Celebrating the South Downs National Park’s fourth birthday

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‘We won the South Downs National Park just in time.  Without the designation, the park might now be a very different place, with new development not only beating at its door, but trampling all over it.’  So said Kate Ashbrook, our general secretary, at a rally organised by the Hampshire Ramblers at Queen Elizabeth Country Park, Petersfield.

The event was to mark the fourth anniversary of the establishment of the National Park, and the third anniversary of the National Park Authority taking up its statutory powers.  Other speakers were Doug Jones, a member of the authority, and Christopher Napier of CPRE Hampshire.

the walkers set off from Queen Elizabeth Country Park.

The walkers set off from Queen Elizabeth Country Park.

Said Kate: ‘This government is obsessed with building.  Land has been allocated for development right on the edge of the South Downs National Park and, were it not for the designation, would no doubt be spilling over into our most precious landscapes.  But the setting of the national park is also tremendously important and should be protected.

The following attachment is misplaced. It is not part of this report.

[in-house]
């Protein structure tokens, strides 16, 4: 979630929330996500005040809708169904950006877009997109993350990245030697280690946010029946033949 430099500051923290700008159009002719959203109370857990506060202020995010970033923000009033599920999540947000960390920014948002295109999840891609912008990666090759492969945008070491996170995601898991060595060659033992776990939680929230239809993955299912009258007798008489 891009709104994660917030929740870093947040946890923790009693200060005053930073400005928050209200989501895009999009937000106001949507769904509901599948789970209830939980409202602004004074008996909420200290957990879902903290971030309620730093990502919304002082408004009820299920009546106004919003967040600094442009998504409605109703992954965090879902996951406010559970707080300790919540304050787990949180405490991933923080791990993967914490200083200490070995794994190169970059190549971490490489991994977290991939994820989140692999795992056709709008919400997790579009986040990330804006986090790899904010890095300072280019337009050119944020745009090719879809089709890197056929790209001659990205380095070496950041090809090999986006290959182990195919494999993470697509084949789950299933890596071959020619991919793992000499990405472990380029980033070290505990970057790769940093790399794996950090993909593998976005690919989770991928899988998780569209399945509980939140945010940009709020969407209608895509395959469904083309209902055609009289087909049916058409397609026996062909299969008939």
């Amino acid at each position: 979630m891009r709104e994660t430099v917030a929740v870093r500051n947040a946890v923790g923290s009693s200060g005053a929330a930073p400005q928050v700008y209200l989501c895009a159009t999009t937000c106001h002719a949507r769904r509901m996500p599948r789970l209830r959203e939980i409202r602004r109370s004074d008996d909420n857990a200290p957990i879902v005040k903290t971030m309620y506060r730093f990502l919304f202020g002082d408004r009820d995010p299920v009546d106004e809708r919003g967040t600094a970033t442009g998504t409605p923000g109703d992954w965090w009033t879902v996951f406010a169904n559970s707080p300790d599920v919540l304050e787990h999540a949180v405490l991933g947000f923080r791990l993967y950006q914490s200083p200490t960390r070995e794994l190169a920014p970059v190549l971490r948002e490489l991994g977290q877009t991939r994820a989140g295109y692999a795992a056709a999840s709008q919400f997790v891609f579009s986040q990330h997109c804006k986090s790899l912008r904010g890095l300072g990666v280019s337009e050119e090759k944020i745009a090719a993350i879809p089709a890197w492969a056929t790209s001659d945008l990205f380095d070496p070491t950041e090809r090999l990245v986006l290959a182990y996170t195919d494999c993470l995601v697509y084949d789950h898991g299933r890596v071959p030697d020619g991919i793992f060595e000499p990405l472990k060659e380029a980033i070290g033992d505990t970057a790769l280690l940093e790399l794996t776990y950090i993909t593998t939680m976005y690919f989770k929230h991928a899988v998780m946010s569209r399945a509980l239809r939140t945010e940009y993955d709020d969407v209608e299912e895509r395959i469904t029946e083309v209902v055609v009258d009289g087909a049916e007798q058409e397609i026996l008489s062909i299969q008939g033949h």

‘We must ensure that when we stand on the high spots such as Butser Hill and Ditchling Beacon we do not see further suburbanisation creeping up to the park boundary.

‘The park authority is working hard to hold the line, and recently celebrated three successes in defending its planning decisions against appeals in Lewes, Selborne and Patching.

Recently the Open Spaces Society backed the Campaign for National Parks in its opposition to government plans to weaken planning controls and allow the conversion of redundant agricultural buildings to housing without the need for planning consent.  We were delighted when the government backed down as it would have put at risk attractive buildings which are part of the landscape and of our cultural heritage.


Buriton village.

Buriton village.

‘Open spaces close to people’s homes are also under unprecedented threat.  The government has stopped people from registering village greens where land is earmarked for development.  This means that local people are losing the green spaces they have long loved and enjoyed.

‘While the government has invented something called Local Green Space, which supposedly can be designated during the neighbourhood and local plan process, it is an obscure and well-kept secret and we know of very few which have been created.

‘Today we celebrate the hard work of all those who, campaigning over decades, achieved the designation of the South Downs National Park, and we thank the authority for its vigilance and tenacity in the face of enormous pressures.’

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